Love her or hate her, D.M. Murdock was well known amongst mythicists and Christian apologists, and many mainstream NT scholars are likewise familiar with her work. Her work is frequently heavily criticised, not only by those critical of mythicism in general, but also by many amongst her own ranks. Despite this, she maintained a loyal band of supporters, many of which have gone on to produce their own works on a similar theme to her own.
I thought that in light of her passing I would offer my own opinions of her work. As with many other people, I personally became familiar with Ms Murdock through the religion portion of the Internet conspiracy sensation Zeitgeist 1 (which was essentially a bad representation of many half-truths). Initially enthusiastic, I soon discovered that the relevant portion of the movie and her work in general were getting very negative reviews by academics and apologists alike. Over the course of many years since, I have learned much on the topic of Christian origins, and I think it is necessary to acknowledge both the strengths and weaknesses of her work.
Certainly, there seems to have been a massive difference in the quality of Murdock’s early work compared to her later work. “Christ In Egypt” is well worth reading (and much of it can be read online for free at Google Books[i]). Whilst I still find that she stretches sources too far, reads too far into the data and is too quick to reach definitive conclusions, I still believe that many of the core claims of the work are still correct; only that I think they can be presented and argued better.
I haven’t personally read any of her earlier works in full; however I have seen plenty of examples of major problems with them. One perfect example is the list of names quoted in the “argument from silence” that is cited in Zeitgeist 1:1, and I believe is also found in Murdock’s book “Who Was Jesus?” This list presents 23 names of figures from around the time that Jesus was supposed to have lived that Murdock stated never mentioned Jesus. Unfortunately the list is deeply problematic, and there are perhaps only 2 or 3 names on there for which it should actually be argued that they would have had a reason to mention Jesus had he lived.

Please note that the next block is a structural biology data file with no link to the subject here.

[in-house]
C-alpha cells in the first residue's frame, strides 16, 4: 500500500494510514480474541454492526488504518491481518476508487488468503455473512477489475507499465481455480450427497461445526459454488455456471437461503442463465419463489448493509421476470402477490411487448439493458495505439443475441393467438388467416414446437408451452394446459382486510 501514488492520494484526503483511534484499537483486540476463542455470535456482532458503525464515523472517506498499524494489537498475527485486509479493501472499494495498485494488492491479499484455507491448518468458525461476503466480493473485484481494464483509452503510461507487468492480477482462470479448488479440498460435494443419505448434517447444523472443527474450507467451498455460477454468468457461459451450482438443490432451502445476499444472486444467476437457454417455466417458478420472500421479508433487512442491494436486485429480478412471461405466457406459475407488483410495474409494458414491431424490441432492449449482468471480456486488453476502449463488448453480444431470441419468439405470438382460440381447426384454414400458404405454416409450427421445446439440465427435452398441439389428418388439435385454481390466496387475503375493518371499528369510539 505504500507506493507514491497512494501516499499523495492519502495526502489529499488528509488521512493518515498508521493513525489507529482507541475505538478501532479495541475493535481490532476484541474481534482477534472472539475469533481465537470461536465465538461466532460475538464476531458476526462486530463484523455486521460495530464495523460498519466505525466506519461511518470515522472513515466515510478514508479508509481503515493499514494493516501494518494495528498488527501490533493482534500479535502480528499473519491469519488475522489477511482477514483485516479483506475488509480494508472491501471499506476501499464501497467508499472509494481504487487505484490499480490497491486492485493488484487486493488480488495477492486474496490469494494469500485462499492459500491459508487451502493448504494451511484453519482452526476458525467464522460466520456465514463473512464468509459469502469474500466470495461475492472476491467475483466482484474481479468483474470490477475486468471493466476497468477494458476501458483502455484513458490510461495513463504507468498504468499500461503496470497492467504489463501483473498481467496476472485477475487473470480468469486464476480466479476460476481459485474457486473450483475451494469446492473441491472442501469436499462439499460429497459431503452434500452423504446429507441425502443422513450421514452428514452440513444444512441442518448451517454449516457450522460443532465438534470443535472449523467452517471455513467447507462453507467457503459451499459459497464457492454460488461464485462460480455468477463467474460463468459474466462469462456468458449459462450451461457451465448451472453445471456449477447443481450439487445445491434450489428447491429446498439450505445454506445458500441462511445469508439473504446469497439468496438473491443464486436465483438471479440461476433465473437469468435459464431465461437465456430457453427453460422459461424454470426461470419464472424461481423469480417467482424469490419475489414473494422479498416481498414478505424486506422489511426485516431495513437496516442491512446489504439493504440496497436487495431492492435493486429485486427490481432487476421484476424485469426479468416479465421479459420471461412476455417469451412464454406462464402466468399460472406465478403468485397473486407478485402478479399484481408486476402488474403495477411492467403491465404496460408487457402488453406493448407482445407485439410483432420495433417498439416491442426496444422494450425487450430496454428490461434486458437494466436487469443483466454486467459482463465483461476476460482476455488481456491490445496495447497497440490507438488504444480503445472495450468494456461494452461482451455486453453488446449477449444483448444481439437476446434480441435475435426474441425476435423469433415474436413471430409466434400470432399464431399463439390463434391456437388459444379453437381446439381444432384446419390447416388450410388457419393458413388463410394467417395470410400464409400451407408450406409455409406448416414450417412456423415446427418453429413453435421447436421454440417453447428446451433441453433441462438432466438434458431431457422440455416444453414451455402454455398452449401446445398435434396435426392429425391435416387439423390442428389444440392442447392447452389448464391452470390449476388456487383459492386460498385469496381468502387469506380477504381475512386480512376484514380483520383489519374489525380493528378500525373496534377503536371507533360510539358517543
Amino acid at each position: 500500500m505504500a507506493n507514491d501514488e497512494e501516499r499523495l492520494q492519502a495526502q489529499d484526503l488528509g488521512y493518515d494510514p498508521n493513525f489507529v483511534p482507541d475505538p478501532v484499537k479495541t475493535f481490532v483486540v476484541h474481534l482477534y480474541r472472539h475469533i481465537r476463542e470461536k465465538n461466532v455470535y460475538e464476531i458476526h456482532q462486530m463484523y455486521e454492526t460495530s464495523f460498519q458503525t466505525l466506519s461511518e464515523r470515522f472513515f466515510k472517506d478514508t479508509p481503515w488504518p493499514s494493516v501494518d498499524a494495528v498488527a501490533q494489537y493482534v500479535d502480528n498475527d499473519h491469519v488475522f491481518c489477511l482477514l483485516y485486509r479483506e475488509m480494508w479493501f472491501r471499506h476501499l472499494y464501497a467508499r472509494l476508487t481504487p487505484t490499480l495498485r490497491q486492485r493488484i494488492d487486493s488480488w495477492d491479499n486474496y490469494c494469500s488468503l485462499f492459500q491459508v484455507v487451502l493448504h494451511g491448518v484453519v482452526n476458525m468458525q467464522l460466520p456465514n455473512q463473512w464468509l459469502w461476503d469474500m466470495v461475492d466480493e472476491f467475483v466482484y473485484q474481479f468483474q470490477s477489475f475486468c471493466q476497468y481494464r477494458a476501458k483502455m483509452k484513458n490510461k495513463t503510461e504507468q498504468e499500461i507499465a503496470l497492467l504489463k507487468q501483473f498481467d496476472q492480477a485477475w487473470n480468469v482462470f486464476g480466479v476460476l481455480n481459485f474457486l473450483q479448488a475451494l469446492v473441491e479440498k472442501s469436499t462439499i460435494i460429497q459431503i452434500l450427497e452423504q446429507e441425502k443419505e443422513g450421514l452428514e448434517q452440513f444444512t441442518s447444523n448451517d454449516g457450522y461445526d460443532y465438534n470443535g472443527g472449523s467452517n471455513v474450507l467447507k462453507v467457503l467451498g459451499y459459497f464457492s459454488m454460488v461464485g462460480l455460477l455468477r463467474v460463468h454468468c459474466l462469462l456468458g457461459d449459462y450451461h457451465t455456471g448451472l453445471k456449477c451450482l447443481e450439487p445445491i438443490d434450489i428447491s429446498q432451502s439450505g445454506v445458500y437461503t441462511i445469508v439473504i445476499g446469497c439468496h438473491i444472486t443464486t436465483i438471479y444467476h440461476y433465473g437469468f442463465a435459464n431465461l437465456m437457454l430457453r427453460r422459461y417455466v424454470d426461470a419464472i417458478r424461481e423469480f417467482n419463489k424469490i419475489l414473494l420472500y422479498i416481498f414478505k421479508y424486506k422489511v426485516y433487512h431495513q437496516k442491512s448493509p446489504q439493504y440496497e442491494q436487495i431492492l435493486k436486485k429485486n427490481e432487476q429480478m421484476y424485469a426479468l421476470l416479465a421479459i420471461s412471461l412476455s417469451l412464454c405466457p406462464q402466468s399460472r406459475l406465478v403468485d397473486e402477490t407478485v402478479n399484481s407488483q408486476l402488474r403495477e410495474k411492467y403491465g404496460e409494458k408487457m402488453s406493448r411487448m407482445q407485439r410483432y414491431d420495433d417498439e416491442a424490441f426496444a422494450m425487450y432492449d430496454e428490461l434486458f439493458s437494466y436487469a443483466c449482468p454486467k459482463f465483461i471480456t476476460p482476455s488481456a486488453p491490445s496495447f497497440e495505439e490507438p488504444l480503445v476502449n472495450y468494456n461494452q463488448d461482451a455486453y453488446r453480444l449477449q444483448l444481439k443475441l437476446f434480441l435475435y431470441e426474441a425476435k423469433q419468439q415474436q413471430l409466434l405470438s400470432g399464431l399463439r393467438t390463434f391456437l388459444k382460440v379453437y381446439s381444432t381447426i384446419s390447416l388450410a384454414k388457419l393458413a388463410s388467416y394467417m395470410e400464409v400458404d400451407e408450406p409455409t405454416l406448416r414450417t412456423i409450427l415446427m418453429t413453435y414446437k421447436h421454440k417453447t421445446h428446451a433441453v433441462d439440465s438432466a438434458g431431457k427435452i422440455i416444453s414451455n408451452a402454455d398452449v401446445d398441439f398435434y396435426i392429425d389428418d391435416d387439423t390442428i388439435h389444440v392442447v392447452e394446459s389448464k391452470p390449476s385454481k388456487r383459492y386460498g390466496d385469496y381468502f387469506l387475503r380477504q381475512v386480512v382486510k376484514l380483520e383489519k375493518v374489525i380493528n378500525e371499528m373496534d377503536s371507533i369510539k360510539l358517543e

Murdock focussed much of her career in arguing for parallels between astronomical phenomena and features of the Jesus narrative, for which she is known to argue that Christianity was founded upon “astrotheology”. Hence, she argued that the earliest conception of Jesus was as a solar deity, and that Christ’s nature as a representation of the sun was (and is) the primary feature of Christianity. Whilst I agree that there are legitimate examples whereby religious motifs reference the passages of the sun, moon, planets, stars and constellations, I feel that Murdock is wrong to argue that astrotheology is the primary explanation for the creation of Christianity. I would state that as the Mystery religion themes that are found in Christianity (that themselves date back to the Osirian cult) relate both to eternal life for initiates and the rebirth of nature for a nation as a whole, it is natural that solar features are found within them, as many of the major seasonal markers involve key points in the suns yearly journey (such as the winter-solstice and vernal equinox). However, the Mystery religions weren’t simply about sun worship, and Messianic Judaism (with its Midrash of the Septuagint) was responsible for a large part of what makes up Christianity.